Try 1 month for 99¢
Carseats 01/14/19 (1)

Charleston Police Department officer Erica Roa demonstrates the installation of a rear-facing car seat in Charleston on Jan. 14.

CHARLESTON -- A new law that went into effect at the start of the year makes rear-facing car seats a requirement for children under the age of 2, but for the local officers trained in proper car seat safety and even parents, it was only a matter of time.

"Illinois was just late to the game," said Erica Roa, Charleston Police Department juvenile officer and car seat technician.

The state joined numerous others that have already mandated rear-facing seats for older toddlers. Illinois initially required that those age 1 and younger be placed in rear-facing seats.

For Chelsea Bell, a Charleston mother of three, it was not a surprise when Illinois finally tweaked the rule, and also, she said it didn't change what she had already been doing.

Bell said she had already delayed transitioning her children to front-facing car seats until the age of 2 at the recommendation of her pediatrician.

Bell has an 8-year-old, 4-year-old and 1-year-old. And when it comes to Cayden, her 1-year-old, she doesn't expect to switch him to a front-facing seat in the near future.

"He will be 2 in March, and I honestly don't plan on flipping him around anytime soon. He is kind of smaller for his age, so he fits just fine rear-facing," Bell said. "He is happy that way so, if that is what is safest for him, we will keep him rear-facing."

The new law is designed to protect the very young and fragile kids, said Kerri Fish, Illinois Department of Transportation Traffic Safety liaison with the Child Care Resource & Referral Network.

“Studies have shown that rear-view seats are safer for the younger children because their spines are better protected in case of a crash. Doctors can mend a broken leg or arm, but they can’t mend a broken spine,” she said.

Children weighing more than 40 pounds, or who are taller than 40 inches, are exempt.

Even still, these benchmarks, in some cases, are less than what is recommended.

In the American Academy of Pediatrics (APP) updated recommendations on car seat safety, the organization urged that children remain in a rear-facing car safety seats as long as possible, until they reach the highest weight or height allowed by their seat.

“Fortunately, car seat manufacturers have created seats that allow children to remain rear-facing until they weigh 40 pounds or more, which means most children can remain rear-facing past their second birthday,” said Benjamin Hoffman, chair of the AAP Council on Injury, Violence and Poison Prevention.

Since she was trained, Roa said, she urged parents to have their children in rear-facing seats past the two-year mark anyway.

"Realistically, you want to keep them rear-facing as long as you can because, in that case, that is the safest position for your young child to be as their body is developing and growing," Roa said.

Carseats 01/14/19 (2)

Charleston Police Department officer Erica Roa said a new state law governing child car seats is a good move.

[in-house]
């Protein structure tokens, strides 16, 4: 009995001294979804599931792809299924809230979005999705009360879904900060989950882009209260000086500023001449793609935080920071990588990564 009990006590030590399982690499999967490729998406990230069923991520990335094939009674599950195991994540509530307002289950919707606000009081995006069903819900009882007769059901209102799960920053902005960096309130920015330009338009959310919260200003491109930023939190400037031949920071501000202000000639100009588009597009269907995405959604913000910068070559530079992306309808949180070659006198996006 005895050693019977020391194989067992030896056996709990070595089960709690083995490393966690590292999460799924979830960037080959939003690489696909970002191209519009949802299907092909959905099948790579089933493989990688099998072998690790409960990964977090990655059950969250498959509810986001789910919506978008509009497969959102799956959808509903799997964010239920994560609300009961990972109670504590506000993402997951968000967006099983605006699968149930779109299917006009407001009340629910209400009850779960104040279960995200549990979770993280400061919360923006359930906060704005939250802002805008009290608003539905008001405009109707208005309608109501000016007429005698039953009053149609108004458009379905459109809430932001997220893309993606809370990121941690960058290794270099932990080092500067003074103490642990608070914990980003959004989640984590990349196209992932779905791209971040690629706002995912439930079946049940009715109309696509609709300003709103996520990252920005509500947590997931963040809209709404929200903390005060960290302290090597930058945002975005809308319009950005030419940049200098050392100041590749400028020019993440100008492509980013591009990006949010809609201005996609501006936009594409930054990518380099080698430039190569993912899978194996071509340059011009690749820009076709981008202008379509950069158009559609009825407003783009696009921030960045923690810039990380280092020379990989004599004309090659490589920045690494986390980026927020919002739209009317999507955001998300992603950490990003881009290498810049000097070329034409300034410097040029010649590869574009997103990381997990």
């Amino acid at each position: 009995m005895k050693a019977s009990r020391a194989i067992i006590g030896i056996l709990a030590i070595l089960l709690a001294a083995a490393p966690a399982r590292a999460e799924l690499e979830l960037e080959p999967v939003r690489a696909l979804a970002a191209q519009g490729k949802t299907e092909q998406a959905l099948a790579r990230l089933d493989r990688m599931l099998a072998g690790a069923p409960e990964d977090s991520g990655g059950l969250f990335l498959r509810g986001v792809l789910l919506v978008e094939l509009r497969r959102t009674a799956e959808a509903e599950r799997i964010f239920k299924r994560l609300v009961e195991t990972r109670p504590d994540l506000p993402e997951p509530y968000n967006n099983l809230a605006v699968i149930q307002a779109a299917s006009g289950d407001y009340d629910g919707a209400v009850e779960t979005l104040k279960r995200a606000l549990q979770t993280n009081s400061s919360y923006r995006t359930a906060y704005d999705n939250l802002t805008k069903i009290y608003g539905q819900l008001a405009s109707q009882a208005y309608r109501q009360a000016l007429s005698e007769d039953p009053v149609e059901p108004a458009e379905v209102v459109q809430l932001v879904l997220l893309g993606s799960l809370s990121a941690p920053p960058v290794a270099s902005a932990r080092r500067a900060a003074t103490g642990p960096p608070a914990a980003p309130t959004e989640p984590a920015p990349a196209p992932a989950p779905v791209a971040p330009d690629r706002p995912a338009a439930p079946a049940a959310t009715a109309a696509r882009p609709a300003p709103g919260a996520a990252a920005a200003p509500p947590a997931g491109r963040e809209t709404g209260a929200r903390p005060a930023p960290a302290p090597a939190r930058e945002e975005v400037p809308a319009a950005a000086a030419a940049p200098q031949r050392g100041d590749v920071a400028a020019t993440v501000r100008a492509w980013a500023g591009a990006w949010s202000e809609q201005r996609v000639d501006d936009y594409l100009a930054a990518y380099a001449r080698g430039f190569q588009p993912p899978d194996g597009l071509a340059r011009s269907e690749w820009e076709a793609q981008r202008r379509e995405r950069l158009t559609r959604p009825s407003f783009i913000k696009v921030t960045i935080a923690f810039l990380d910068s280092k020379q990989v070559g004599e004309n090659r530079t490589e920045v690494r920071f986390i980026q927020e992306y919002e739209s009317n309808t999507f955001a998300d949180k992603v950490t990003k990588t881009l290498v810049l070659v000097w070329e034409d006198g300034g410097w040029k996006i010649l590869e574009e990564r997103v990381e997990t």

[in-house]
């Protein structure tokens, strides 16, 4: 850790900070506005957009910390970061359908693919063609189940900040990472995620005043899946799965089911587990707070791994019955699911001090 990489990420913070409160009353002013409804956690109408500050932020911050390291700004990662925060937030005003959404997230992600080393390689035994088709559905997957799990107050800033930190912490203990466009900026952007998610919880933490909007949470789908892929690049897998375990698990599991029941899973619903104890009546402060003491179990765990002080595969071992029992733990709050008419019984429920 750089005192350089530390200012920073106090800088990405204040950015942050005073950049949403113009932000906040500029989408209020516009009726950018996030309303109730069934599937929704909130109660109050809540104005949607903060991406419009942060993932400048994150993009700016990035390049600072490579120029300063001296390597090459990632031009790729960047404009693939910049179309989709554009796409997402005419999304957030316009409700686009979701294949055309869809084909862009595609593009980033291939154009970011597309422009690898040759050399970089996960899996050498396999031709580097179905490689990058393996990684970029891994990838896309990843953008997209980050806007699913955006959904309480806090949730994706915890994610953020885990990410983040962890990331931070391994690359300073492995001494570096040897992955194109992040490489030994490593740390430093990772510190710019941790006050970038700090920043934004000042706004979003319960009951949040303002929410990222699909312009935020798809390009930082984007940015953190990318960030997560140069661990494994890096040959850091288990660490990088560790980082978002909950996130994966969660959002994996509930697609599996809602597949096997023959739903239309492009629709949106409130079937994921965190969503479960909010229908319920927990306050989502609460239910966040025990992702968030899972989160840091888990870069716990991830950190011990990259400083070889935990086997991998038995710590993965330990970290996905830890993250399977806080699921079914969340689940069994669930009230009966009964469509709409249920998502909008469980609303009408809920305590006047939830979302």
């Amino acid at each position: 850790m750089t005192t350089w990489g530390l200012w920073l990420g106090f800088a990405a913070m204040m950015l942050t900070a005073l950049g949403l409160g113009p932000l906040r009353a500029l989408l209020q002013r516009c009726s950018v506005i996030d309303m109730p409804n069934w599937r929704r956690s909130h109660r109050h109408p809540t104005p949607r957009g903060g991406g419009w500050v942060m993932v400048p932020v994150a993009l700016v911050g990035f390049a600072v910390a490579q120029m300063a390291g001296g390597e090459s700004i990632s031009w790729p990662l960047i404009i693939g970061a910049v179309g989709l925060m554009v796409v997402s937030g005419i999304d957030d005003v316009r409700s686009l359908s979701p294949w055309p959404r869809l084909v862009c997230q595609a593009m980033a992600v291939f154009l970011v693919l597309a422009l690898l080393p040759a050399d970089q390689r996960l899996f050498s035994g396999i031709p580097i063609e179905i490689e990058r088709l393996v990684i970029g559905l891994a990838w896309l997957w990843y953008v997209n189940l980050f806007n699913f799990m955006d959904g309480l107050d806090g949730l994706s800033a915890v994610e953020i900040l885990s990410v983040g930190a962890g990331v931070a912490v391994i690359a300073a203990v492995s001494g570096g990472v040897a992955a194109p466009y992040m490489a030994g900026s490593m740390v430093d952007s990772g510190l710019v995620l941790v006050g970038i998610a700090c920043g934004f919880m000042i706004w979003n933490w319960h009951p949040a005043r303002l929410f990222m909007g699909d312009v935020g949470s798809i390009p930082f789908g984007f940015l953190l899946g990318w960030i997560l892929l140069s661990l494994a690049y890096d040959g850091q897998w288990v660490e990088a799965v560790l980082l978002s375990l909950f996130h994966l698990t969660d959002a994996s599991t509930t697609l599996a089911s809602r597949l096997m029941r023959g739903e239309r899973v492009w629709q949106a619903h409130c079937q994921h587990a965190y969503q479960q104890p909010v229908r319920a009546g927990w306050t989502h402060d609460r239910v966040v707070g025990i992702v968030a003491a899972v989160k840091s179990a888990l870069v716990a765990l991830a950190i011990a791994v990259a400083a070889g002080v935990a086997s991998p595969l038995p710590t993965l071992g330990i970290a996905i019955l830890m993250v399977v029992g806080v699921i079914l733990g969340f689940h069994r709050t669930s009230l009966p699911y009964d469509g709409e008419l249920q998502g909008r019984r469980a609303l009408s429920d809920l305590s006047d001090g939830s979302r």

Even in cases where the child's feet are hitting the seat, which is a common reason parents switch to front-facing seats, Roa advocates that they stay in a rear-facing seat

"If they can still sit (criss-cross), it is fine," Roa said. "You would much rather have them with a potential sprained hip or something like that than internal injuries or... some of the horrific things we see in crashes.

"The injuries that would be absorbed by the child are far less than if they were forward facing."

Children are five times safer riding in a rear-facing seat because their head, neck and spine are better protected in a crash, said Secretary of State Jesse White in explaining the legislation that took effect this month.

He added that car crashes are a leading cause of death for children ages 1 to 13, according to the National Highway Traffic Safety Administration.

Violating this new law could leave the driver with a $75 fine for the first offense and a $200 fine for each additional offense after that. It is up to officer's discretion, but Roa "errs on the side of education."

"If it is a habitual offender, they are probably going to be looking at getting cited, but more often than not it is an educational opportunity," she said.

In the area, there are periodic "Safe and Snug" car seat classes conducted by the Mattoon Police Department at Sarah Bush Lincoln Health Center.

Roa also said that in September, the Charleston Police Department and other area businesses also participate in Seat Check Saturday, a day where parents are encouraged to come and check to ensure their car seat is properly strapped in and safe.

Roa noted residents can go to the Charleston Police Department to ensure the seat is installed correctly outside of Seat Check Saturday.

The IDOT's Fish said they should go online to see how to correctly install a safety seat.

“Anybody can post something on YouTube so we suggest going to the manufacturer’s website for correct safety seat installation,” she said. “That is vital. We don’t want someone getting injured because the seat wasn’t installed properly.”

15 new Illinois laws for 2019

Subscribe to Daily Headlines

* I understand and agree that registration on or use of this site constitutes agreement to its user agreement and privacy policy.

Contact Jarad Jarmon at (217) 238-6839. Follow him on Twitter: @JJarmonReporter



Jarad Jarmon is a reporter for the JG-TC. He covers the city of Charleston, Eastern Illinois University, Mattoon schools and the Regional Office of Education.

Subscribe to the JG-TC

Reporting like this is brought to you by a staff of experienced local journalists committed to telling the stories of your community.
Support from subscribers is vital to continue our mission.

Become a subscriber

Thank you for subscribing

Your contribution makes local journalism possible.

Load comments